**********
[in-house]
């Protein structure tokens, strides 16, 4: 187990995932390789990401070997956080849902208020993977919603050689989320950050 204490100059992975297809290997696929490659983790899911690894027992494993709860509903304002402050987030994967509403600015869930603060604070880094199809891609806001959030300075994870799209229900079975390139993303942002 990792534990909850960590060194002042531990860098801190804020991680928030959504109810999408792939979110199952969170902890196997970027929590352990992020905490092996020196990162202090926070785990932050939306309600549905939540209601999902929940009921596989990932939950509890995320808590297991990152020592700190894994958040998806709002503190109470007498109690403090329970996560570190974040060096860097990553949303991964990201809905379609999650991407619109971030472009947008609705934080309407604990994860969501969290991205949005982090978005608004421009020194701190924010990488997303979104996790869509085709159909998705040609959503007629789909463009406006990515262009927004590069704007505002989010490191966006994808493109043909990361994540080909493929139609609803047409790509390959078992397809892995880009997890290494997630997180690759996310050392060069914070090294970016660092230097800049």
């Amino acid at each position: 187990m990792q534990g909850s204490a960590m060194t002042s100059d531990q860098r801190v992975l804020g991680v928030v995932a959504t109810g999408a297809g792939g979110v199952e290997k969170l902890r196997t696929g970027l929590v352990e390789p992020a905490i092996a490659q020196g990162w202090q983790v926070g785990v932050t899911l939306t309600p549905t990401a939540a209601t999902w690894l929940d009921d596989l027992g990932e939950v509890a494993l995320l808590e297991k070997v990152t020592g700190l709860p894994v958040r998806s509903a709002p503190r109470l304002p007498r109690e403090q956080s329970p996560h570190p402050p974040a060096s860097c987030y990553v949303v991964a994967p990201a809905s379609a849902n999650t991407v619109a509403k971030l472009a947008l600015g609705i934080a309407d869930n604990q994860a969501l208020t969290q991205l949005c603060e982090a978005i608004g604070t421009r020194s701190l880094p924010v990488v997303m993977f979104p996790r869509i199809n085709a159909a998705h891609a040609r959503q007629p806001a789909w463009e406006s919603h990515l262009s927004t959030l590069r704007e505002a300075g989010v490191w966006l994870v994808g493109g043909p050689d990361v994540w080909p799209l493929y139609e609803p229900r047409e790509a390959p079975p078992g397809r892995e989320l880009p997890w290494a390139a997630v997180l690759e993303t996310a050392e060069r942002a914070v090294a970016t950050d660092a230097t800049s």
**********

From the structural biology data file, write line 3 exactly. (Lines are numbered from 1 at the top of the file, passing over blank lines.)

């Amino acid at each position: 187990m990792q534990g909850s204490a960590m060194t002042s100059d531990q860098r801190v992975l804020g991680v928030v995932a959504t109810g999408a297809g792939g979110v199952e290997k969170l902890r196997t696929g970027l929590v352990e390789p992020a905490i092996a490659q020196g990162w202090q983790v926070g785990v932050t899911l939306t309600p549905t990401a939540a209601t999902w690894l929940d009921d596989l027992g990932e939950v509890a494993l995320l808590e297991k070997v990152t020592g700190l709860p894994v958040r998806s509903a709002p503190r109470l304002p007498r109690e403090q956080s329970p996560h570190p402050p974040a060096s860097c987030y990553v949303v991964a994967p990201a809905s379609a849902n999650t991407v619109a509403k971030l472009a947008l600015g609705i934080a309407d869930n604990q994860a969501l208020t969290q991205l949005c603060e982090a978005i608004g604070t421009r020194s701190l880094p924010v990488v997303m993977f979104p996790r869509i199809n085709a159909a998705h891609a040609r959503q007629p806001a789909w463009e406006s919603h990515l262009s927004t959030l590069r704007e505002a300075g989010v490191w966006l994870v994808g493109g043909p050689d990361v994540w080909p799209l493929y139609e609803p229900r047409e790509a390959p079975p078992g397809r892995e989320l880009p997890w290494a390139a997630v997180l690759e993303t996310a050392e060069r942002a914070v090294a970016t950050d660092a230097t800049s």